Something NOT taken into this equation but that has a definite impact on overall yardage and your creativity as a coach, is that swimmers generally get stronger, taller, and (with good coaching) more technically proficient as they get older. Let’s say that a freshman swimmer with reasonably good technique requires a base interval of 1:30/100 yards to maintain proper mechanics. By senior year, that same swimmer may require only a 1:10 interval, which means MORE yardage can be done in the same amount of time. The 5000-yard freshman practices could easily grow to 6000 yards (or more) in senior year. This means you’ll have more time as a coach to create specific practices that will keep THIS PARTICULAR SWIMMER mentally involved, plus pinpoint the specific event for which he/she is training.
Selling all of this? Hmmmm. That’s always the trick, isn’t it? If I were to start a team from scratch (big smile here), I’d make sure of a couple of things.
First, I’d make sure that the people who join my team understand that this is a partnership among coach, swimmer, and parent. We’ll each play our own role, and the parents’ role is one of patience, trust, and love. They must have patience to let their swimmers develop in a graduated, planned way – not all at once. They must trust that the coach can outline such a program and guide the swimmer through it. If they want their young, inexperienced swimmer to make national cuts in three months and demand 12 practices per week (or else they’re moving to another team), then I’ll suggest they leave now. More than likely, it’s going to take three months of primarily technique work so we can start training.
The swimmer must also show patience, and must understand the entire process. Their role is also to have a goal. We as coaches should encourage them to have both short- and long-term goals, and should be able to guide kids through the goal-setting process. We should also never underestimate the ability of even the youngest child to have a dream and a goal. We need to help them dream and to set realistic goals, and outline programs to reach them. Parents need to be part of this process, but goals should be set and articulated by the swimmer. Parents need to be on hand to determine whether THEY can devote the necessary support time to help the swimmer reach those goals. I talk more about this goal-setting process in an article titled “Commitment Is a Team Effort.”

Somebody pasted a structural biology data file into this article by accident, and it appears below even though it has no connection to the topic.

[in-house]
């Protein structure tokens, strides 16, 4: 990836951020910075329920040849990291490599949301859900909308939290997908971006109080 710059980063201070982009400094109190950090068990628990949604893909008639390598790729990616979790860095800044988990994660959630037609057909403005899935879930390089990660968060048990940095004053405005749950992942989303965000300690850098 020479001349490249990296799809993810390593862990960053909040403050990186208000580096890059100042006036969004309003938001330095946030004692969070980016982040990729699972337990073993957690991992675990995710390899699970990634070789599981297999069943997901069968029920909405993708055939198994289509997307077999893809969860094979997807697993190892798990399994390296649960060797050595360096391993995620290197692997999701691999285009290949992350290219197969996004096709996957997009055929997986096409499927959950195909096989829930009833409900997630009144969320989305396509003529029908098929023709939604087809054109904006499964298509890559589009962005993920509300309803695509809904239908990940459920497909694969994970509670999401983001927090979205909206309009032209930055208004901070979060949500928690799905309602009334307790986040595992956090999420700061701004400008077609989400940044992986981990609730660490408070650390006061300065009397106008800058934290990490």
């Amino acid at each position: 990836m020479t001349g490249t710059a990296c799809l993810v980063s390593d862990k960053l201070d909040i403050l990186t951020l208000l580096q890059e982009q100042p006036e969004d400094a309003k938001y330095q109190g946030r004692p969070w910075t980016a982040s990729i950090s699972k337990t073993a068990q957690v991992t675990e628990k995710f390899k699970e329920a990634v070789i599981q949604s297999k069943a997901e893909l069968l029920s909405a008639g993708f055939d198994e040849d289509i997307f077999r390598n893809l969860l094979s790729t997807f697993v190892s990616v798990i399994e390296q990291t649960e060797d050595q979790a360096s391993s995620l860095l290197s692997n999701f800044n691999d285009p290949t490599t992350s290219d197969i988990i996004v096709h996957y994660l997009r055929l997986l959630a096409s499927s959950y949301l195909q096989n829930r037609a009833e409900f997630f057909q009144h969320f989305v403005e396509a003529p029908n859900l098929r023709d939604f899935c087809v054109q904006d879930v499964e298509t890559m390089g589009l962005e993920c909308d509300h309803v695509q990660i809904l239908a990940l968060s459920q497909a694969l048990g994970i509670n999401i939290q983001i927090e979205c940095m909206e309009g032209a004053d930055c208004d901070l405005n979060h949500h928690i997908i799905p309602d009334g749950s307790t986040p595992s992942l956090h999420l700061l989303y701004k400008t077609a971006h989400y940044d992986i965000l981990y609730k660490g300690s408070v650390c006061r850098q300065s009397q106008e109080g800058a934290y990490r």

Once goals are determined, it’s the coach’s role to devise a program that will help the swimmer reach those goals. The swimmer must then meet or EXCEDE the agreed-upon work schedule, and NO excuse is valid once the athlete falls below the minimum required workload. Failure to meet the requirements is a path toward failure for everyone and has the potential of harming other swimmers within the program. This means the penalty for a lack of commitment could carry the consequence of removal from the program. Sound harsh? Well, consider your own job. If you don’t show up, or if you don’t call in if you are sick or an emergency comes up, what happens? We all talk about teaching kids life lessons through sport. What better way to teach them about commitment, teamwork, and responsible behavior — and the consequences of their actions and decisions. I want them to realize the direct relationship between work and reward.